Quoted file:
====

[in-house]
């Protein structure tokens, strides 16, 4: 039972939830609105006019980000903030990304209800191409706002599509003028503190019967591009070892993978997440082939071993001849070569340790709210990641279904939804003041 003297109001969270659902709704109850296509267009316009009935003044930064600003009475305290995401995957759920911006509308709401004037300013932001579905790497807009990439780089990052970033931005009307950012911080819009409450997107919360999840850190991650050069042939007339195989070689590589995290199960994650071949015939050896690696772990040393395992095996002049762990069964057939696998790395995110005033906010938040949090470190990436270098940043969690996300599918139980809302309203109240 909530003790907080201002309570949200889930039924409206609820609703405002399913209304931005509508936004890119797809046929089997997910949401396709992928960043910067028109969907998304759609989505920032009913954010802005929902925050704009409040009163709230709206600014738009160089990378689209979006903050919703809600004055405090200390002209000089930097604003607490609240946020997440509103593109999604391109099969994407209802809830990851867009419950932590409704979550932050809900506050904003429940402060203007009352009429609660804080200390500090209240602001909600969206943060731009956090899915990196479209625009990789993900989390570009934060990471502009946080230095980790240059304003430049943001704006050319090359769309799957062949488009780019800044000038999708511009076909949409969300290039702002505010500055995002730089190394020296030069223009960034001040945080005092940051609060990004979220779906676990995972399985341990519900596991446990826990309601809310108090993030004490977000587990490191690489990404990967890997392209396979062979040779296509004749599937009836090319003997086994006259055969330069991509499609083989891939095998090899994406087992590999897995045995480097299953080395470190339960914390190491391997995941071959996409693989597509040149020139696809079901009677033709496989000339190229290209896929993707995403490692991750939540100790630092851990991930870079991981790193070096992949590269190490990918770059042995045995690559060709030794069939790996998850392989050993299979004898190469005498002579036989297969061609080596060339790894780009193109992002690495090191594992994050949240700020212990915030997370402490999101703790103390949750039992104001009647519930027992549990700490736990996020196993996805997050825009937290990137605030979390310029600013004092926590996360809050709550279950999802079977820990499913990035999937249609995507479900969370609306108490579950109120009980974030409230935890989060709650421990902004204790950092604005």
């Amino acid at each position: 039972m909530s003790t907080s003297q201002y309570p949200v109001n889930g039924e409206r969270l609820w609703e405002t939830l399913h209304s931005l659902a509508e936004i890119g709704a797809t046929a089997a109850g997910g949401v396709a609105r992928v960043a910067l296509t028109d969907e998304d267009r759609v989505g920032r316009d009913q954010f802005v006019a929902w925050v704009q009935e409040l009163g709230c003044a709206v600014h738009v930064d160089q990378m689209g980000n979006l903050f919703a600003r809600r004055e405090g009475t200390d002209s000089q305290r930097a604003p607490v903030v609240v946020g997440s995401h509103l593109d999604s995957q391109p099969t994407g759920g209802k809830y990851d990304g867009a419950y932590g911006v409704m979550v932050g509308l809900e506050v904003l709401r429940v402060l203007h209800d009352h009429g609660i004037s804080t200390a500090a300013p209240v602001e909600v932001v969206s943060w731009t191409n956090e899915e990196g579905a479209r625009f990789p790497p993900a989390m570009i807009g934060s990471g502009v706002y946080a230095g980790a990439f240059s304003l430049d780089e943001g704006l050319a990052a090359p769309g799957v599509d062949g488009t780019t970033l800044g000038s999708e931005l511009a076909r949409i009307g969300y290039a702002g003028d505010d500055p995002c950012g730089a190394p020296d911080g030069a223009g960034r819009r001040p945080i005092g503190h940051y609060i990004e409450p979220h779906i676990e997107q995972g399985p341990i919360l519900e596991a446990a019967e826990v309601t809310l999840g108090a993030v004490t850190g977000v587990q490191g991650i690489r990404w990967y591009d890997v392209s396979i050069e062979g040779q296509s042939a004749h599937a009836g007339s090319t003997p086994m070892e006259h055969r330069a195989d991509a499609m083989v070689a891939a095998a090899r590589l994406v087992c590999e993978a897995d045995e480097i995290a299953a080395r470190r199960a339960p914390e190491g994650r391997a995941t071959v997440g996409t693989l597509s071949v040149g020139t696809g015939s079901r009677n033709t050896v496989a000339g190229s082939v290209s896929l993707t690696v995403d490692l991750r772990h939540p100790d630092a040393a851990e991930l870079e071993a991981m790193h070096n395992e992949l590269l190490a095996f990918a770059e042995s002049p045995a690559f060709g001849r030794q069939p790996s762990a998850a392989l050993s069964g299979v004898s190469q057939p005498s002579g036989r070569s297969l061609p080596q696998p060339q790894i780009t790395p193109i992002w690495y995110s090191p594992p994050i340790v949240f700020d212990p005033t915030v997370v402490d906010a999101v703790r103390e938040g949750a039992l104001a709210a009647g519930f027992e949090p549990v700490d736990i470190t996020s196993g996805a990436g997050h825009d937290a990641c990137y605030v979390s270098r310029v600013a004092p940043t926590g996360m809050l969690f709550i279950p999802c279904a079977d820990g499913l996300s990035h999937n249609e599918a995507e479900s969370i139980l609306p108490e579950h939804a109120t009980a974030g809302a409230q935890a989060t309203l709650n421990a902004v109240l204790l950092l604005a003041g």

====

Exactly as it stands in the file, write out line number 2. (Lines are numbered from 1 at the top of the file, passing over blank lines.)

């Protein structure tokens, strides 16, 4: 039972939830609105006019980000903030990304209800191409706002599509003028503190019967591009070892993978997440082939071993001849070569340790709210990641279904939804003041 003297109001969270659902709704109850296509267009316009009935003044930064600003009475305290995401995957759920911006509308709401004037300013932001579905790497807009990439780089990052970033931005009307950012911080819009409450997107919360999840850190991650050069042939007339195989070689590589995290199960994650071949015939050896690696772990040393395992095996002049762990069964057939696998790395995110005033906010938040949090470190990436270098940043969690996300599918139980809302309203109240 909530003790907080201002309570949200889930039924409206609820609703405002399913209304931005509508936004890119797809046929089997997910949401396709992928960043910067028109969907998304759609989505920032009913954010802005929902925050704009409040009163709230709206600014738009160089990378689209979006903050919703809600004055405090200390002209000089930097604003607490609240946020997440509103593109999604391109099969994407209802809830990851867009419950932590409704979550932050809900506050904003429940402060203007009352009429609660804080200390500090209240602001909600969206943060731009956090899915990196479209625009990789993900989390570009934060990471502009946080230095980790240059304003430049943001704006050319090359769309799957062949488009780019800044000038999708511009076909949409969300290039702002505010500055995002730089190394020296030069223009960034001040945080005092940051609060990004979220779906676990995972399985341990519900596991446990826990309601809310108090993030004490977000587990490191690489990404990967890997392209396979062979040779296509004749599937009836090319003997086994006259055969330069991509499609083989891939095998090899994406087992590999897995045995480097299953080395470190339960914390190491391997995941071959996409693989597509040149020139696809079901009677033709496989000339190229290209896929993707995403490692991750939540100790630092851990991930870079991981790193070096992949590269190490990918770059042995045995690559060709030794069939790996998850392989050993299979004898190469005498002579036989297969061609080596060339790894780009193109992002690495090191594992994050949240700020212990915030997370402490999101703790103390949750039992104001009647519930027992549990700490736990996020196993996805997050825009937290990137605030979390310029600013004092926590996360809050709550279950999802079977820990499913990035999937249609995507479900969370609306108490579950109120009980974030409230935890989060709650421990902004204790950092604005």